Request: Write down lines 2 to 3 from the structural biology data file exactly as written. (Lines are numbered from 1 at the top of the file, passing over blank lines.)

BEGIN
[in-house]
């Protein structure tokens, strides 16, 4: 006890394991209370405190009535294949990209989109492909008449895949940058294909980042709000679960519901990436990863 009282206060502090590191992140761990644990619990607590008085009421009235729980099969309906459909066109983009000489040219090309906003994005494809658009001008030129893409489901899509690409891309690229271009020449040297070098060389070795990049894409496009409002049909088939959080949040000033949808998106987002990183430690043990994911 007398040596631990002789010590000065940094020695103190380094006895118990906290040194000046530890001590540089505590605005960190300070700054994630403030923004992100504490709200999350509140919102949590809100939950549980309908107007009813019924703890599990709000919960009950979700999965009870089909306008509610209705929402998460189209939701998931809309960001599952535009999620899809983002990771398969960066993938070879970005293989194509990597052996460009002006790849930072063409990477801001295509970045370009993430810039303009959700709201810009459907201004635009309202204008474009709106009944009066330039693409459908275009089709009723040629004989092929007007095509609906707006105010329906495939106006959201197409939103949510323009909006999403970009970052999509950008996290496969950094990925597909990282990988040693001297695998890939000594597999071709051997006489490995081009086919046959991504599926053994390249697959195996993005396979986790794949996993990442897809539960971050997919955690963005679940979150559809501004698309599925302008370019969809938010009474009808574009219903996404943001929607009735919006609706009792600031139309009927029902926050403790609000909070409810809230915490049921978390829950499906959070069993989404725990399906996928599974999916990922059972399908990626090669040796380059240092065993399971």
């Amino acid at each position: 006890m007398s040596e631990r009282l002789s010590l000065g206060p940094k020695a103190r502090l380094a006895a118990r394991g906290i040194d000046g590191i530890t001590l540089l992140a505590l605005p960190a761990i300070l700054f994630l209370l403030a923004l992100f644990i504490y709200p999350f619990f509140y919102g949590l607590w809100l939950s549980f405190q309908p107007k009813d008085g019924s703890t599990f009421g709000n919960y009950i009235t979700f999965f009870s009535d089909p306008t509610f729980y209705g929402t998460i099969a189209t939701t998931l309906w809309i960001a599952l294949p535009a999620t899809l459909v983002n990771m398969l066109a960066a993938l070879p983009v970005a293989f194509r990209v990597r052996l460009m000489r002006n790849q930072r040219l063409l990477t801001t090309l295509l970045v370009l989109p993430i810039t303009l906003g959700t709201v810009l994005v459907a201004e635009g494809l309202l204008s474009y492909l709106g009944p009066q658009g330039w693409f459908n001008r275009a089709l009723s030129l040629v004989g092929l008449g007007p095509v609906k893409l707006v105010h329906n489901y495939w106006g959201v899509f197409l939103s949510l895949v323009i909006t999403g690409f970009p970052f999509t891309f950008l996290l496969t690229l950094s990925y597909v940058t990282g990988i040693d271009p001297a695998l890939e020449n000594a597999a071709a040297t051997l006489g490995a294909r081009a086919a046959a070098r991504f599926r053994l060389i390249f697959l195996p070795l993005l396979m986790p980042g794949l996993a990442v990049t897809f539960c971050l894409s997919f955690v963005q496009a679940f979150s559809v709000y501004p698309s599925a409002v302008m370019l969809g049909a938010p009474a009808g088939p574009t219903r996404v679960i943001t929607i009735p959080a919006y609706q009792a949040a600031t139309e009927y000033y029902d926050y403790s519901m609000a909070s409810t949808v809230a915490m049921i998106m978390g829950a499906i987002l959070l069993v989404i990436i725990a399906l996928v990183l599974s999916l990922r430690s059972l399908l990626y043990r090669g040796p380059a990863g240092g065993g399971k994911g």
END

């Protein structure tokens, strides 16, 4: 006890394991209370405190009535294949990209989109492909008449895949940058294909980042709000679960519901990436990863 009282206060502090590191992140761990644990619990607590008085009421009235729980099969309906459909066109983009000489040219090309906003994005494809658009001008030129893409489901899509690409891309690229271009020449040297070098060389070795990049894409496009409002049909088939959080949040000033949808998106987002990183430690043990994911 007398040596631990002789010590000065940094020695103190380094006895118990906290040194000046530890001590540089505590605005960190300070700054994630403030923004992100504490709200999350509140919102949590809100939950549980309908107007009813019924703890599990709000919960009950979700999965009870089909306008509610209705929402998460189209939701998931809309960001599952535009999620899809983002990771398969960066993938070879970005293989194509990597052996460009002006790849930072063409990477801001295509970045370009993430810039303009959700709201810009459907201004635009309202204008474009709106009944009066330039693409459908275009089709009723040629004989092929007007095509609906707006105010329906495939106006959201197409939103949510323009909006999403970009970052999509950008996290496969950094990925597909990282990988040693001297695998890939000594597999071709051997006489490995081009086919046959991504599926053994390249697959195996993005396979986790794949996993990442897809539960971050997919955690963005679940979150559809501004698309599925302008370019969809938010009474009808574009219903996404943001929607009735919006609706009792600031139309009927029902926050403790609000909070409810809230915490049921978390829950499906959070069993989404725990399906996928599974999916990922059972399908990626090669040796380059240092065993399971």
């Amino acid at each position: 006890m007398s040596e631990r009282l002789s010590l000065g206060p940094k020695a103190r502090l380094a006895a118990r394991g906290i040194d000046g590191i530890t001590l540089l992140a505590l605005p960190a761990i300070l700054f994630l209370l403030a923004l992100f644990i504490y709200p999350f619990f509140y919102g949590l607590w809100l939950s549980f405190q309908p107007k009813d008085g019924s703890t599990f009421g709000n919960y009950i009235t979700f999965f009870s009535d089909p306008t509610f729980y209705g929402t998460i099969a189209t939701t998931l309906w809309i960001a599952l294949p535009a999620t899809l459909v983002n990771m398969l066109a960066a993938l070879p983009v970005a293989f194509r990209v990597r052996l460009m000489r002006n790849q930072r040219l063409l990477t801001t090309l295509l970045v370009l989109p993430i810039t303009l906003g959700t709201v810009l994005v459907a201004e635009g494809l309202l204008s474009y492909l709106g009944p009066q658009g330039w693409f459908n001008r275009a089709l009723s030129l040629v004989g092929l008449g007007p095509v609906k893409l707006v105010h329906n489901y495939w106006g959201v899509f197409l939103s949510l895949v323009i909006t999403g690409f970009p970052f999509t891309f950008l996290l496969t690229l950094s990925y597909v940058t990282g990988i040693d271009p001297a695998l890939e020449n000594a597999a071709a040297t051997l006489g490995a294909r081009a086919a046959a070098r991504f599926r053994l060389i390249f697959l195996p070795l993005l396979m986790p980042g794949l996993a990442v990049t897809f539960c971050l894409s997919f955690v963005q496009a679940f979150s559809v709000y501004p698309s599925a409002v302008m370019l969809g049909a938010p009474a009808g088939p574009t219903r996404v679960i943001t929607i009735p959080a919006y609706q009792a949040a600031t139309e009927y000033y029902d926050y403790s519901m609000a909070s409810t949808v809230a915490m049921i998106m978390g829950a499906i987002l959070l069993v989404i990436i725990a399906l996928v990183l599974s999916l990922r430690s059972l399908l990626y043990r090669g040796p380059a990863g240092g065993g399971k994911g």